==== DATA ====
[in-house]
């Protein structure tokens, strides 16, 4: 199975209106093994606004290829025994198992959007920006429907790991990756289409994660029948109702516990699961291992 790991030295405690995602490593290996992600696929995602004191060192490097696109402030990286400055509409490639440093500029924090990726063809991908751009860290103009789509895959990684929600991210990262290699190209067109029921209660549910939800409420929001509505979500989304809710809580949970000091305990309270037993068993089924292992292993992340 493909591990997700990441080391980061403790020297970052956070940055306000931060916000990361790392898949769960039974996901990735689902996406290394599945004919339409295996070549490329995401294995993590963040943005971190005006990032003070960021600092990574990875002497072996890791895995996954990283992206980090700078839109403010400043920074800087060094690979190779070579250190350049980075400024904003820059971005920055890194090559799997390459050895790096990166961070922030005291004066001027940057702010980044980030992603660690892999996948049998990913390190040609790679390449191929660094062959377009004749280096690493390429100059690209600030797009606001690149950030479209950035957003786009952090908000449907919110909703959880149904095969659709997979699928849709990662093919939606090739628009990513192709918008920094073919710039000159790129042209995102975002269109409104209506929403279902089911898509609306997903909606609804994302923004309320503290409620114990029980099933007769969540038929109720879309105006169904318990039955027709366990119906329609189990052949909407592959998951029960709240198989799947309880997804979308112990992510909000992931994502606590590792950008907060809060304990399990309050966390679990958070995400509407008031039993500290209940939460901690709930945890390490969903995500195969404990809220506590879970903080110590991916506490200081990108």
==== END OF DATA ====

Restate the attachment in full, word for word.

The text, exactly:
[in-house]
């Protein structure tokens, strides 16, 4: 199975209106093994606004290829025994198992959007920006429907790991990756289409994660029948109702516990699961291992 790991030295405690995602490593290996992600696929995602004191060192490097696109402030990286400055509409490639440093500029924090990726063809991908751009860290103009789509895959990684929600991210990262290699190209067109029921209660549910939800409420929001509505979500989304809710809580949970000091305990309270037993068993089924292992292993992340 493909591990997700990441080391980061403790020297970052956070940055306000931060916000990361790392898949769960039974996901990735689902996406290394599945004919339409295996070549490329995401294995993590963040943005971190005006990032003070960021600092990574990875002497072996890791895995996954990283992206980090700078839109403010400043920074800087060094690979190779070579250190350049980075400024904003820059971005920055890194090559799997390459050895790096990166961070922030005291004066001027940057702010980044980030992603660690892999996948049998990913390190040609790679390449191929660094062959377009004749280096690493390429100059690209600030797009606001690149950030479209950035957003786009952090908000449907919110909703959880149904095969659709997979699928849709990662093919939606090739628009990513192709918008920094073919710039000159790129042209995102975002269109409104209506929403279902089911898509609306997903909606609804994302923004309320503290409620114990029980099933007769969540038929109720879309105006169904318990039955027709366990119906329609189990052949909407592959998951029960709240198989799947309880997804979308112990992510909000992931994502606590590792950008907060809060304990399990309050966390679990958070995400509407008031039993500290209940939460901690709930945890390490969903995500195969404990809220506590879970903080110590991916506490200081990108």